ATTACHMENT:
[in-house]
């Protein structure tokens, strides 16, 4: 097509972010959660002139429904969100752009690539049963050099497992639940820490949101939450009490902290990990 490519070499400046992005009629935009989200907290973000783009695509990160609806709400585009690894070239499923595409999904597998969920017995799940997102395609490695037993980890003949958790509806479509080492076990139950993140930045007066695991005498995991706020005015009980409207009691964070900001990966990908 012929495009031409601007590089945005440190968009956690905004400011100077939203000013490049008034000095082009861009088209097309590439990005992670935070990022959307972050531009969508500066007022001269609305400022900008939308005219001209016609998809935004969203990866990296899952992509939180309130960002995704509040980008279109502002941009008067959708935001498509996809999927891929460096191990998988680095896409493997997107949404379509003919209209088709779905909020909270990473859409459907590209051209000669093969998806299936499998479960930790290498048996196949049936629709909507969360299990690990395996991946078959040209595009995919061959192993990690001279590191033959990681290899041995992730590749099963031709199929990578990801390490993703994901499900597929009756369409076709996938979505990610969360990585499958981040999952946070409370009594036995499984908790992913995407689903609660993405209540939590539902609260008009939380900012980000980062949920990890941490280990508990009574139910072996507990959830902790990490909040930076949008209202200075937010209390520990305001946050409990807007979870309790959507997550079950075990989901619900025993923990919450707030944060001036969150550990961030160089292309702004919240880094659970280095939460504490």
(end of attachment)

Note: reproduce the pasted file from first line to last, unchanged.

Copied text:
[in-house]
């Protein structure tokens, strides 16, 4: 097509972010959660002139429904969100752009690539049963050099497992639940820490949101939450009490902290990990 490519070499400046992005009629935009989200907290973000783009695509990160609806709400585009690894070239499923595409999904597998969920017995799940997102395609490695037993980890003949958790509806479509080492076990139950993140930045007066695991005498995991706020005015009980409207009691964070900001990966990908 012929495009031409601007590089945005440190968009956690905004400011100077939203000013490049008034000095082009861009088209097309590439990005992670935070990022959307972050531009969508500066007022001269609305400022900008939308005219001209016609998809935004969203990866990296899952992509939180309130960002995704509040980008279109502002941009008067959708935001498509996809999927891929460096191990998988680095896409493997997107949404379509003919209209088709779905909020909270990473859409459907590209051209000669093969998806299936499998479960930790290498048996196949049936629709909507969360299990690990395996991946078959040209595009995919061959192993990690001279590191033959990681290899041995992730590749099963031709199929990578990801390490993703994901499900597929009756369409076709996938979505990610969360990585499958981040999952946070409370009594036995499984908790992913995407689903609660993405209540939590539902609260008009939380900012980000980062949920990890941490280990508990009574139910072996507990959830902790990490909040930076949008209202200075937010209390520990305001946050409990807007979870309790959507997550079950075990989901619900025993923990919450707030944060001036969150550990961030160089292309702004919240880094659970280095939460504490």